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Yes, the Youth must begin to think outside the box!

botchway December 13, 2018

 

Rev. Fr. Richard Opoku Acheampong, the Parish Priest of Corpus Christi Catholic Church at New Tafo, a suburb of Kumasi, is challenging the youth, especially young graduates not to over rely on non existing white colour jobs since the public sector is finding it difficult to absorb all graduates.

According to him, it is time the youth of today become innovative by thinking outside the box after school, when the government is unable to employ them. This, he argued, would ensure that they find something doing instead of relying on or waiting for the government to give them employment.

The Reverend Father, who gave the advice when the students of St. George’s Senior High School, led by their tutors joined the church in worship, observed that as young graduates, it is prudent to believe in oneself and God-given talent and pursue it to accomplish one’s vision in life. 

Indeed, youth unemployment has become an albatross hanging on the neck of every government under this Fourth Republican Constitution. Until the early 1990s, every child desirous of pursuing a university education spent seven years in secondary school.

But, with the introduction of the educational reforms by the Provisional National Defence Council (PNDC) government in 1987, the turnover of students at the secondary school level has hit the roof.

Nowadays, thousands of qualified students are entering the universities each passing year. Almost 90% of these students complete their university education and pass out as graduates. The educational reform has also resulted in the establishment of several private universities, which are similarly turning out thousands of students each year as graduates.

It is, therefore, not surprising that the government, which is the largest employer, is unable to cope with the situation because there is a limit it can go, as far as employment is concerned. Already, the over 500,000 employees on government payroll are paid over 40% of the country’s annual revenue, which is stifling the development of other sectors of the economy.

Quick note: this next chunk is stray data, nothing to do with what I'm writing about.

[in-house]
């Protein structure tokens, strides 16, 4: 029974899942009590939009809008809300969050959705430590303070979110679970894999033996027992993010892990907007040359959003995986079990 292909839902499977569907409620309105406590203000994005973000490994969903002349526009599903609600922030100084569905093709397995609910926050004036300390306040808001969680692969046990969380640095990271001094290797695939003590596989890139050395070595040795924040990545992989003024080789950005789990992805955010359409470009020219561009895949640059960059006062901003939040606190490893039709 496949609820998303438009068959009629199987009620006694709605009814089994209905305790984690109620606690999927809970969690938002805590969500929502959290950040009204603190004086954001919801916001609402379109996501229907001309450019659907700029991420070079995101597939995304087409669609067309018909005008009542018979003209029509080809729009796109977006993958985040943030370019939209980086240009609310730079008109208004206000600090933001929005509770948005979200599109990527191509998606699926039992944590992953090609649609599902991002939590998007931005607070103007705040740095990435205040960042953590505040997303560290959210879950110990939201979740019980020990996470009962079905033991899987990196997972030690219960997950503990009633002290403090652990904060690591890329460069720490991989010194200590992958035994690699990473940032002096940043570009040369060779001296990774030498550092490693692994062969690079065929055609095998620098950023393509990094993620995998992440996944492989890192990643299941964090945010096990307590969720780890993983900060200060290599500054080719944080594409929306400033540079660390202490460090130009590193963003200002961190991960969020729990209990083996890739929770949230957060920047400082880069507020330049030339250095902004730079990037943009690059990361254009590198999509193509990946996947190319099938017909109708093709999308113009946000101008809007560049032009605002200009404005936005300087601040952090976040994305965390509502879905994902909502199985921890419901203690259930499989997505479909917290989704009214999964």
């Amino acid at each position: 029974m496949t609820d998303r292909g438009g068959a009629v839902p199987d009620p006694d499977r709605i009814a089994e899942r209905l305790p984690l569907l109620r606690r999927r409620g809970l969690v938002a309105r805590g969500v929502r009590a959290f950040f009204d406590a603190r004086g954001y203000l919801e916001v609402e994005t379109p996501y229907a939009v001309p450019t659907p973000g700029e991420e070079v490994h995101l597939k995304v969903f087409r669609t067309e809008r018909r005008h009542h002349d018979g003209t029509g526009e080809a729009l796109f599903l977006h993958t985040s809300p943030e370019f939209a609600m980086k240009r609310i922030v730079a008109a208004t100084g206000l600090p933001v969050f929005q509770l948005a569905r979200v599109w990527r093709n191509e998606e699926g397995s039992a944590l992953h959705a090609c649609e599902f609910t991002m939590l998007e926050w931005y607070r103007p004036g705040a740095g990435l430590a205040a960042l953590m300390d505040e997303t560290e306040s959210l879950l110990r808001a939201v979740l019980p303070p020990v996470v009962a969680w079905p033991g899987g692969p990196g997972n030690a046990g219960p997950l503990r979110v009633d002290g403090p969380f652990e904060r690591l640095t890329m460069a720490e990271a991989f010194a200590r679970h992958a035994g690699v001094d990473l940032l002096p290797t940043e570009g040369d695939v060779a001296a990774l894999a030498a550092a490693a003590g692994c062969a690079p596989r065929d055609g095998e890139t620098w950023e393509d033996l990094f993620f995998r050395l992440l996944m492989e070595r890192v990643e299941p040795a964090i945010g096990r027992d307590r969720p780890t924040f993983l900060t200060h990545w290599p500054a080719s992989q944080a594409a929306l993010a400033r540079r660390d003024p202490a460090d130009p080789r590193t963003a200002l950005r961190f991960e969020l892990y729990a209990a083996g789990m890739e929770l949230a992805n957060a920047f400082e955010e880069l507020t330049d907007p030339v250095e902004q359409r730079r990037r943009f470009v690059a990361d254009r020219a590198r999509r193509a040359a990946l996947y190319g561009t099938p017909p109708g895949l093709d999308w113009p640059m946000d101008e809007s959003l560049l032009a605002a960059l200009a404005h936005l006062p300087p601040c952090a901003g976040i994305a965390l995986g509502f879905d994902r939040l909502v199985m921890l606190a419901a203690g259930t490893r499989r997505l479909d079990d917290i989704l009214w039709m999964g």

Under normal circumstances, the private sector should have stepped in to help, but the sheer number of students passing out every year is not giving them any breathing space either.

This is the reason why The Chronicle supports Rev. Fr. Richard Opoku Acheampong’s admonishing of graduates to think outside the box and come out of innovative ideas that will give them employment and for them to also employ others.

This cannot, however, be achievable if the banks also fail to support them. Most of our graduates have ideas on how to set themselves up but the capital to do so is the major constraint.

The Chronicle is, therefore, appealing to the financial institutions to support graduates who come out with innovative ideas that will help in the creation of employment.

The government must also think outside the box and come out with pragmatic programmes that would help to expand the economy and the concomitant creation of jobs for the youth.

The ‘One District One Factory’ policy is an innovative idea that would have catapulted this economy to another level, but the implementation seems to be slow.

Youth unemployment, whether we like it or not, is a major threat to the security of  this country, hence all hands must be on the deck in finding a solution to it.

 

 

 

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